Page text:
By Hilary Corrigan

The Bulletin

The Ochoco National Forest wants to remove younger juniper trees from about 2,000 acres northeast of Prineville to keep them from taking over on land where decades of fire suppression efforts have allowed them to grow unchecked.

The site at Old Dry Creek, in a roadless area about 8 miles northeast of Prineville, includes dry pine forest habitat and winter range for deer and elk.

Tony Spitzack, natural resources technician at Ochoco National Forest, noted that because of decades of efforts to suppress fires that are a natural part of the ecosystem, juniper hasn’t burned like it would in the past. Pines can withstand fires better, but junipers burn. Without fire coming through, junipers can invade larger areas, pushing out other native trees and vegetation.

Junipers also do not go dormant in winter, so they continue using water — and they use a lot of water each day, putting other vegetation at a disadvantage, Spitzack noted.

According to state research, juniper woodlands have increased about tenfold in Oregon since the late 1800s.

Juniper then competes with other native vegetation for water, space, sunlight and soil nutrients.

Removing junipers can help prevent stretches of forest from becoming juniper woodlands, Spitzack said.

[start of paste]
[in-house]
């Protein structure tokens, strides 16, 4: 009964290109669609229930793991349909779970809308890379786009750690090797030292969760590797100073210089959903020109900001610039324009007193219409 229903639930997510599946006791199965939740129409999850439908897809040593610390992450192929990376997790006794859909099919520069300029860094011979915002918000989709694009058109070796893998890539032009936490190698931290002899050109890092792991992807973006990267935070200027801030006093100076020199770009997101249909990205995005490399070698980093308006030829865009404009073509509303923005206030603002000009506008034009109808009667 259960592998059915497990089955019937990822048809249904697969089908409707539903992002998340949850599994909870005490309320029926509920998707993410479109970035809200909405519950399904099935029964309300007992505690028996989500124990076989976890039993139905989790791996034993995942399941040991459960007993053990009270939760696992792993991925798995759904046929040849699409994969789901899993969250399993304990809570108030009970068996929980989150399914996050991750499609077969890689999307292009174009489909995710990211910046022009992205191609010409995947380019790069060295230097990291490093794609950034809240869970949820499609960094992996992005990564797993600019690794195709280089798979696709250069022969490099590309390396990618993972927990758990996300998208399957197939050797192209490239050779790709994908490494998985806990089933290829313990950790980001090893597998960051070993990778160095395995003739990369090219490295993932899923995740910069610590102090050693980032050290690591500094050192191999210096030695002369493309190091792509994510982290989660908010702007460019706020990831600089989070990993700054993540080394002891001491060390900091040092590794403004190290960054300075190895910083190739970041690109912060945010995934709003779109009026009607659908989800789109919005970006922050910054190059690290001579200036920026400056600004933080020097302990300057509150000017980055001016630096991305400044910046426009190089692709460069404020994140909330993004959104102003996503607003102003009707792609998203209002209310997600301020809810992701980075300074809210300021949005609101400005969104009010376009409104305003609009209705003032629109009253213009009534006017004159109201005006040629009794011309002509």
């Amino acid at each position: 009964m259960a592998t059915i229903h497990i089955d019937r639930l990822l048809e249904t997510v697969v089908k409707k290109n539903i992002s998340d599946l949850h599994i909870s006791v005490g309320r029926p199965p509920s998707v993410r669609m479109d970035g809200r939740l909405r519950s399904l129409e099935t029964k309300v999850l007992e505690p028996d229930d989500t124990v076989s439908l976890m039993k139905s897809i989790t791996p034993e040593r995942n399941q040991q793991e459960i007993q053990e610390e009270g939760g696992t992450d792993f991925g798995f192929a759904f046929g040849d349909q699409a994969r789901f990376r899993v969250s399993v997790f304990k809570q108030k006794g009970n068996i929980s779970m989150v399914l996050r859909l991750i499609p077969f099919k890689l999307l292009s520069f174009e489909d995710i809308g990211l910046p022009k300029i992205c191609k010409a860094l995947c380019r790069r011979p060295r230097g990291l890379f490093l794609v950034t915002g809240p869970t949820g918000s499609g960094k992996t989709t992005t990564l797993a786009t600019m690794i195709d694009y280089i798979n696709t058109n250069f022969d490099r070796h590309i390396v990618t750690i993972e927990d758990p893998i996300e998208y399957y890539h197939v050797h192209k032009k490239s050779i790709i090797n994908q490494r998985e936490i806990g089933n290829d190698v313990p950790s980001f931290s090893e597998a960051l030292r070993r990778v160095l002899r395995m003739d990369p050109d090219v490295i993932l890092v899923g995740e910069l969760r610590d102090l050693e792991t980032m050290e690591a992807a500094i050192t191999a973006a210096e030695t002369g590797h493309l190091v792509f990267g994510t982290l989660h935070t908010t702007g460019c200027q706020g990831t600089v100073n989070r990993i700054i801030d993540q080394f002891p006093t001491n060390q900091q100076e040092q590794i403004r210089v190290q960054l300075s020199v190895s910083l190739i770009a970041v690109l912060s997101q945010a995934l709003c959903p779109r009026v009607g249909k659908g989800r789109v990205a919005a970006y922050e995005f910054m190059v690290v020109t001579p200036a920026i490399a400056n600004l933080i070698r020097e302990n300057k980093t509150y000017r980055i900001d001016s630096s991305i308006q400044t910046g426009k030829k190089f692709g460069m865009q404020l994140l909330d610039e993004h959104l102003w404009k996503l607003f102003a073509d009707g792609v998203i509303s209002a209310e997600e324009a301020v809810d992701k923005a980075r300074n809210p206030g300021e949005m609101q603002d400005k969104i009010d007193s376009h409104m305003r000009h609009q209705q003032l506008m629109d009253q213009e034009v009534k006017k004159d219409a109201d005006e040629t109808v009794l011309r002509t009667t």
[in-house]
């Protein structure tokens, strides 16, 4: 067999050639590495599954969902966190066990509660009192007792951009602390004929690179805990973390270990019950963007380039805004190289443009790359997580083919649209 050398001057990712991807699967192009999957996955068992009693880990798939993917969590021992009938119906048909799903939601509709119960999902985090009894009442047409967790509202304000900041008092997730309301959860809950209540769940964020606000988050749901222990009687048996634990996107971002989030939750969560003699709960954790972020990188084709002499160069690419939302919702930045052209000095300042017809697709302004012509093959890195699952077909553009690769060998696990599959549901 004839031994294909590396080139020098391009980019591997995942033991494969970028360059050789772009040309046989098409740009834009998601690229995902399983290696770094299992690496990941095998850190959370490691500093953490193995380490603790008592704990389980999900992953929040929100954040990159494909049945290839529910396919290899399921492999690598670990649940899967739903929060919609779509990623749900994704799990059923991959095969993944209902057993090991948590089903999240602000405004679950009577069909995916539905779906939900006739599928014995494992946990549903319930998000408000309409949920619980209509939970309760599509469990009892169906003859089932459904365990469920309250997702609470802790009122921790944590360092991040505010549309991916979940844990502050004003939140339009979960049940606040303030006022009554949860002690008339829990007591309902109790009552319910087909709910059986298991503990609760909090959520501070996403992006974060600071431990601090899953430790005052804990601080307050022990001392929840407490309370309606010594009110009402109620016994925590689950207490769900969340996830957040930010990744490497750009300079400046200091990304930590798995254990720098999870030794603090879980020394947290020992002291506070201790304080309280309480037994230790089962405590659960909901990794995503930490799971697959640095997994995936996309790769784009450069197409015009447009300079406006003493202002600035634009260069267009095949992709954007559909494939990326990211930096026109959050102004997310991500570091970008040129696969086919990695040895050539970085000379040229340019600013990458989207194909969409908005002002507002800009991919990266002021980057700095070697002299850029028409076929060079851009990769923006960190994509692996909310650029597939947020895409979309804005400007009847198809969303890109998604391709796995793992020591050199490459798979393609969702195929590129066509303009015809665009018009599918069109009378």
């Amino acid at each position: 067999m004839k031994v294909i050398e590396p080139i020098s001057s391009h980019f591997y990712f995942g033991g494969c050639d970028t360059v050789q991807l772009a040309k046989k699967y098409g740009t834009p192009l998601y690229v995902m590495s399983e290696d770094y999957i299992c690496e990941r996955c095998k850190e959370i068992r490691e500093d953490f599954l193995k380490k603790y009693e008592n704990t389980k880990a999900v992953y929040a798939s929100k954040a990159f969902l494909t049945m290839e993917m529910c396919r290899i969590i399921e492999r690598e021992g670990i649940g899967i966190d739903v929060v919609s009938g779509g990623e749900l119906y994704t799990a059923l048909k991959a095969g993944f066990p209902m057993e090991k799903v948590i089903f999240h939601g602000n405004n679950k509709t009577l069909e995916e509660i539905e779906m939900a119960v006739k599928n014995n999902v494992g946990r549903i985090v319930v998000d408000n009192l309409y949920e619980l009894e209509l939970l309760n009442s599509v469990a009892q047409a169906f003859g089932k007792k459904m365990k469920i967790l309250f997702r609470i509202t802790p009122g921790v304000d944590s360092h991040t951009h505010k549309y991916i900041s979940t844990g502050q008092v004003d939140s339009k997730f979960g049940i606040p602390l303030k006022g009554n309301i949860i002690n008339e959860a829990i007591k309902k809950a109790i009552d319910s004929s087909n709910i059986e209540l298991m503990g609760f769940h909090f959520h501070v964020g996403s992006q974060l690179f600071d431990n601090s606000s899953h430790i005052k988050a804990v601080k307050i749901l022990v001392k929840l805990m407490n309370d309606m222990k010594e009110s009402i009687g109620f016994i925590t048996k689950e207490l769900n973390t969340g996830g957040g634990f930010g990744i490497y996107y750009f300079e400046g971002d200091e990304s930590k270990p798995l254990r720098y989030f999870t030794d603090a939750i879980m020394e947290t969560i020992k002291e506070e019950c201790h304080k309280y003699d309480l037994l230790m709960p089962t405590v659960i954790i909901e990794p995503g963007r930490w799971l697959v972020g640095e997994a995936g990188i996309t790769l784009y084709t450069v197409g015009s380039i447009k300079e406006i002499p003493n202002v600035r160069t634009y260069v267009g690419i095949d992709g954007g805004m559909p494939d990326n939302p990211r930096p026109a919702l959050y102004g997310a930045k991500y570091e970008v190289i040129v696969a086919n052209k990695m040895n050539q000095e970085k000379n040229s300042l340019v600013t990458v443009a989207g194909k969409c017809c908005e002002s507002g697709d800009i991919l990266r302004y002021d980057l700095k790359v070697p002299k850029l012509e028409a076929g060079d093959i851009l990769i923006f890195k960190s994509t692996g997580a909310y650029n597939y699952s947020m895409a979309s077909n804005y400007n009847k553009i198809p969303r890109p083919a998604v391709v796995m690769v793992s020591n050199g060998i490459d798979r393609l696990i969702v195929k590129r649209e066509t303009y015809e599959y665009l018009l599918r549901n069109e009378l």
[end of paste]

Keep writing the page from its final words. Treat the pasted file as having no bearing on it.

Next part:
The Old Dry Creek location is a priority spot because of the habitat and winter range it offers for wildlife.

It also borders private land, where elk and deer can cause damage. If removing the juniper helps other vegetation to grow, then those federal forestlands may draw more foraging deer and elk from the nearby private lands, Spitzack said. That result could benefit hunters who use public lands to hunt animals.

The removal work entails cutting the trees down and burning them later. The efforts do not target older-growth juniper of at least about 130 years old.

The project depends on funding, but the Forest Service aims to start cutting trees down next summer at the site. Thinning and burning work for the total 2,000 acres would cost about $160,000, Spitzack said. The Forest Service seeks the help of groups such as the Rocky Mountain Elk Foundation and Oregon Hunters Association on the project, including through grant funding and volunteer work. The Forest Service is currently working to remove junipers at another site on about 1,500 acres between Prineville and Madras and is about halfway through that project.

— Reporter: 541-617-7812,

hcorrigan@bendbulletin.com

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